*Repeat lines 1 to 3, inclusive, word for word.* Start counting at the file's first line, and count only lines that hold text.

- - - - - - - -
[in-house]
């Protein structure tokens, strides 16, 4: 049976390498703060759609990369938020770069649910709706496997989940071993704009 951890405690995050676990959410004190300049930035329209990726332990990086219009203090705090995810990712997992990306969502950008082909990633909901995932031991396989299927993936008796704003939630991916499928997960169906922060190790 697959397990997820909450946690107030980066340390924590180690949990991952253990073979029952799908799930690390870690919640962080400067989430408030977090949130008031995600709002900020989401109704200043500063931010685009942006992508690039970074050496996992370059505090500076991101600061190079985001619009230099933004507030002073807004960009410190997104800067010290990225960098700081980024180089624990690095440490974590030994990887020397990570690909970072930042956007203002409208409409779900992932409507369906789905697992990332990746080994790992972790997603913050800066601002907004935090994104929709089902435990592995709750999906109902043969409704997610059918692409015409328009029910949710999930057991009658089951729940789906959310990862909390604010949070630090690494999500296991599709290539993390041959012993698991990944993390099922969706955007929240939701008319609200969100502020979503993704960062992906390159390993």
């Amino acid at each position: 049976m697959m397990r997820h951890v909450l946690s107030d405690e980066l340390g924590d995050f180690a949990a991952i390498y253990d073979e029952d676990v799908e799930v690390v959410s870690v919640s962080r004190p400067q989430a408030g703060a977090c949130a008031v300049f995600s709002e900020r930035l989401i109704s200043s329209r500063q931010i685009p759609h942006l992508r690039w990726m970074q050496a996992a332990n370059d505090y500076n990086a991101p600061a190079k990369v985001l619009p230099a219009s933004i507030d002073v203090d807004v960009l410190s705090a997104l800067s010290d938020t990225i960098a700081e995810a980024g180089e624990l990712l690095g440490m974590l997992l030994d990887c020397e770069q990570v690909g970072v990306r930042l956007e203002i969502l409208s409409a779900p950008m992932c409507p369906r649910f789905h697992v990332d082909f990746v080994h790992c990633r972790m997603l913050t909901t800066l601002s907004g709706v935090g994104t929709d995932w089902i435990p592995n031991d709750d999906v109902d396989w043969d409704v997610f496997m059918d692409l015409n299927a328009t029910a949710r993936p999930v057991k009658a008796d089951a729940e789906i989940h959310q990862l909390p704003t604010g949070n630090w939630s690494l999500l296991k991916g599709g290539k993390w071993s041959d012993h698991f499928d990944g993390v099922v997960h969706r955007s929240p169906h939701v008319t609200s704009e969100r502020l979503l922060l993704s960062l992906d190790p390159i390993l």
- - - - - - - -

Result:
[in-house]
């Protein structure tokens, strides 16, 4: 049976390498703060759609990369938020770069649910709706496997989940071993704009 951890405690995050676990959410004190300049930035329209990726332990990086219009203090705090995810990712997992990306969502950008082909990633909901995932031991396989299927993936008796704003939630991916499928997960169906922060190790 697959397990997820909450946690107030980066340390924590180690949990991952253990073979029952799908799930690390870690919640962080400067989430408030977090949130008031995600709002900020989401109704200043500063931010685009942006992508690039970074050496996992370059505090500076991101600061190079985001619009230099933004507030002073807004960009410190997104800067010290990225960098700081980024180089624990690095440490974590030994990887020397990570690909970072930042956007203002409208409409779900992932409507369906789905697992990332990746080994790992972790997603913050800066601002907004935090994104929709089902435990592995709750999906109902043969409704997610059918692409015409328009029910949710999930057991009658089951729940789906959310990862909390604010949070630090690494999500296991599709290539993390041959012993698991990944993390099922969706955007929240939701008319609200969100502020979503993704960062992906390159390993």
């Amino acid at each position: 049976m697959m397990r997820h951890v909450l946690s107030d405690e980066l340390g924590d995050f180690a949990a991952i390498y253990d073979e029952d676990v799908e799930v690390v959410s870690v919640s962080r004190p400067q989430a408030g703060a977090c949130a008031v300049f995600s709002e900020r930035l989401i109704s200043s329209r500063q931010i685009p759609h942006l992508r690039w990726m970074q050496a996992a332990n370059d505090y500076n990086a991101p600061a190079k990369v985001l619009p230099a219009s933004i507030d002073v203090d807004v960009l410190s705090a997104l800067s010290d938020t990225i960098a700081e995810a980024g180089e624990l990712l690095g440490m974590l997992l030994d990887c020397e770069q990570v690909g970072v990306r930042l956007e203002i969502l409208s409409a779900p950008m992932c409507p369906r649910f789905h697992v990332d082909f990746v080994h790992c990633r972790m997603l913050t909901t800066l601002s907004g709706v935090g994104t929709d995932w089902i435990p592995n031991d709750d999906v109902d396989w043969d409704v997610f496997m059918d692409l015409n299927a328009t029910a949710r993936p999930v057991k009658a008796d089951a729940e789906i989940h959310q990862l909390p704003t604010g949070n630090w939630s690494l999500l296991k991916g599709g290539k993390w071993s041959d012993h698991f499928d990944g993390v099922v997960h969706r955007s929240p169906h939701v008319t609200s704009e969100r502020l979503l922060l993704s960062l992906d190790p390159i390993l």